There are five National Electoral Commissioners in the Independent National Electoral Commission (INEC), who are leaving the electoral body.
Two of them – Solomon Soyebi and Amina Zakari – have served out their allowable two terms of five years each. The remaining three have served single five-year tenures.
President Buhari had sent two separate nomination lists to the Senate on October 12 and 27 respectively, seeking the confirmation of his choice of nominees as National Commissioners and Resident Electoral Commissioners (REC) for INEC.
The initial list sent by the president on October 12, sought confirmation of the names of four persons; Lauretta Onochie (Commissioner), Delta State; Mohammed Sani (Commissioner), Katsina; Kunle Ajayi (Commissioner), Ekiti; and Seidu Ahmed (Resident Electoral Commissioner), Jigawa State.
The list, however, drew public attention as it excluded the name of the former INEC chairperson, Mahmood Yakubu, whose tenure expired on November 9, adding to apprehension that he might not get a second term.
In the same vein, the nomination list also sparked outrage by many electoral stakeholders because of the inclusion of Ms Onochie, the personal assistant on social media to the president, with many describing her appointment as unconstitutional.
However, the second letter forwarded to the Senate by President Buhari on October 27, contained the nomination of Mr Yakubu to serve for a second five-year term in office.
If confirmed by the Senate, it would make him the first chairperson to serve a complete two-term of 10 years as the electoral chair. He would probably also supervise the 2023 presidential elections – beating the record of his predecessor Attahiru Jega, the former INEC chair who served only one term and oversaw two Nigerian general elections.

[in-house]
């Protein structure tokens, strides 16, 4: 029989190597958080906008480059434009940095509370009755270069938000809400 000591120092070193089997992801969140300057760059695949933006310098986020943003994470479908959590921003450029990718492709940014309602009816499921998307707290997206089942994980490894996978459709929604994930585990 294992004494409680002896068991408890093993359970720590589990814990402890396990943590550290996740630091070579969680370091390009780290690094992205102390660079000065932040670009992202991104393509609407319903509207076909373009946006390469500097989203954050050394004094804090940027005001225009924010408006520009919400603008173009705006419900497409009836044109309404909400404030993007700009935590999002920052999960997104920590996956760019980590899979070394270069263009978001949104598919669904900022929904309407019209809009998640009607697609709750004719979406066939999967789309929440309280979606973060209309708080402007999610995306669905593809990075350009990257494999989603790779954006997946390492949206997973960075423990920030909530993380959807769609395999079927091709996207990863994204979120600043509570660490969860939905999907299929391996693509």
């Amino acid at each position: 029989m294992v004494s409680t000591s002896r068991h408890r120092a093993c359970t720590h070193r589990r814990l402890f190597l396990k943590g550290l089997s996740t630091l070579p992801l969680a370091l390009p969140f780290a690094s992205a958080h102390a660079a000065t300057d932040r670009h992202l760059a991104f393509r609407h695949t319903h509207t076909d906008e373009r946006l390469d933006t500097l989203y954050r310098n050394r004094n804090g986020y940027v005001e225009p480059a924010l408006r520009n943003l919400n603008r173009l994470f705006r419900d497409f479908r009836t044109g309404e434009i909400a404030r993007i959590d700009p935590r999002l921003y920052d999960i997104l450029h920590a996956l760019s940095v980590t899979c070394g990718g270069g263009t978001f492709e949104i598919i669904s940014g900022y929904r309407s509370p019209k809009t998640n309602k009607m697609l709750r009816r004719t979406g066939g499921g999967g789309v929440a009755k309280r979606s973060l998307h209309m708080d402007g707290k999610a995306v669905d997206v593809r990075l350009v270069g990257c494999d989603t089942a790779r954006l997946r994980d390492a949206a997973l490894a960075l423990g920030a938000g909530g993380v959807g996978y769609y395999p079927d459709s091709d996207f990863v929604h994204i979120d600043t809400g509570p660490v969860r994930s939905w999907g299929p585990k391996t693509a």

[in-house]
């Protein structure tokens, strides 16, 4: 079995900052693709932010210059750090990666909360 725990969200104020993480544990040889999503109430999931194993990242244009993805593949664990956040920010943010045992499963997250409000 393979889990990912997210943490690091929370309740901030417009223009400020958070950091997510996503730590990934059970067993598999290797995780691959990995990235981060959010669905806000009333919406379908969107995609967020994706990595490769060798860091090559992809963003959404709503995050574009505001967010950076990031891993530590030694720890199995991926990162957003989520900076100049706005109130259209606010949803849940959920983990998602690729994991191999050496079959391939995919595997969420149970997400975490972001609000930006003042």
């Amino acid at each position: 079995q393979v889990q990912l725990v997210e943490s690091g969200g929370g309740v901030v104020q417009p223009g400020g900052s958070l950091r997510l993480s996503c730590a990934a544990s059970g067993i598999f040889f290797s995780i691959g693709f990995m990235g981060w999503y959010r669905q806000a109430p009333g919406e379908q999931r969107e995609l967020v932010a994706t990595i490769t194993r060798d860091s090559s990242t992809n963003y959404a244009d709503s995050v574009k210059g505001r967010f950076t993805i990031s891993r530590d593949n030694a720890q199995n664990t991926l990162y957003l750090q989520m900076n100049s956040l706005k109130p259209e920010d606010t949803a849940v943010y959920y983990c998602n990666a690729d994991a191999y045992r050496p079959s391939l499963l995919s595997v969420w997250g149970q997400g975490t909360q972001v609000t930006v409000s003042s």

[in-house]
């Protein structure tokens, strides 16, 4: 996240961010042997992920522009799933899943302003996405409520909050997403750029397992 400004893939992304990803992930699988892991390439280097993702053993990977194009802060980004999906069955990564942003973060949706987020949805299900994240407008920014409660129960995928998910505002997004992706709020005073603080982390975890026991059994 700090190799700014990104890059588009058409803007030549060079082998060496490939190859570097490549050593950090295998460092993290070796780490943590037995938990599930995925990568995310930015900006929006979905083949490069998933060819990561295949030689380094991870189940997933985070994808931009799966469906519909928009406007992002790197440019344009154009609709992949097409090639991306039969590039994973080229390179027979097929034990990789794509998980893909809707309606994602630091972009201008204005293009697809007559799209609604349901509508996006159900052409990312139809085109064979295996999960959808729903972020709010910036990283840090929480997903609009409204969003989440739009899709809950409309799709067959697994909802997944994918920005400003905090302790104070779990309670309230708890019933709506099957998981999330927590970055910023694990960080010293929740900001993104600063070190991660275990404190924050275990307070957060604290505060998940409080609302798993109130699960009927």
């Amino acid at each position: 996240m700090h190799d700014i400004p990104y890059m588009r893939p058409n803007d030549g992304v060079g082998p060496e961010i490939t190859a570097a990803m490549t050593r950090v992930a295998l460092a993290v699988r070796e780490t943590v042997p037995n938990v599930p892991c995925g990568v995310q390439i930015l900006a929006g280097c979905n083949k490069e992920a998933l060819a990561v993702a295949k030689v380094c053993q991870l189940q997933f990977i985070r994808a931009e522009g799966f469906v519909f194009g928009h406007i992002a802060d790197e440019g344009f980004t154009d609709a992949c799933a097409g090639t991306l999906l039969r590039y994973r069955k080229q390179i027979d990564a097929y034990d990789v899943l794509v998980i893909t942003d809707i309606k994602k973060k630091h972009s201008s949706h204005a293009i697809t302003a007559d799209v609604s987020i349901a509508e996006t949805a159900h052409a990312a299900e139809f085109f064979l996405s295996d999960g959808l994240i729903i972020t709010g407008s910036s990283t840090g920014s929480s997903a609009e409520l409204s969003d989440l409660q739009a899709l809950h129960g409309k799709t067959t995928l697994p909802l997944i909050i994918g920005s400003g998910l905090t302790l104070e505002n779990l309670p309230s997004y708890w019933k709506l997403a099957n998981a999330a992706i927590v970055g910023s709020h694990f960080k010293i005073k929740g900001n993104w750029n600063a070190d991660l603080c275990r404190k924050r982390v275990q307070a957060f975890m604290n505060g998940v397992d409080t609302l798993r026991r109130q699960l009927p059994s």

Mr Yakubu was first appointed INEC chairman in November 2015 alongside five federal commissioners. He succeeded Mr Jega, who supervised both the 2011 and 2015 general elections.
On Monday, he handed over to Ahmed Mu’azu, a retired air vice-marshal, as INEC acting chairperson, following the expiration of his five year-term in office.
Mr Yakubu supervised the 2019 general election and off-cycle elections in states such as Kogi, Edo and Ondo Osun, Anambra and Ekiti.
While many of the elections he supervised have been criticised by local and international observers for inadequacies, most commended the two most recent elections; the Edo and Ondo governorship elections.
The leadership of commission consists of the chair, who is the chief electoral commissioner; 12 other national electoral commissioners, with two appointed to represent each of the six geo-political zones in the country; and the Resident Electoral Commissioners (REC) appointed at the state level from each state and the Federal Capital Territory (FCT) and deployed to INEC offices outside their states of origin.
Members of the REC and national commissioners are appointed by the president to serve a five-year term, which is renewable and subject to the Senate confirmation by law.
Among the 12 national commissioners, five INEC commissioners who were appointed as commissioners in 2015, were not renominated by the president, thus making them disengaged from the commission.
The departing commissioners include Solomon Soyebi (Ogun), South West; Amina Zakari (Jigawa), North West; Shettima Arfo (Borno), North East; Muhammed Lecky (Edo), South-South; and Anthonia Simbine (Kogi), North Central.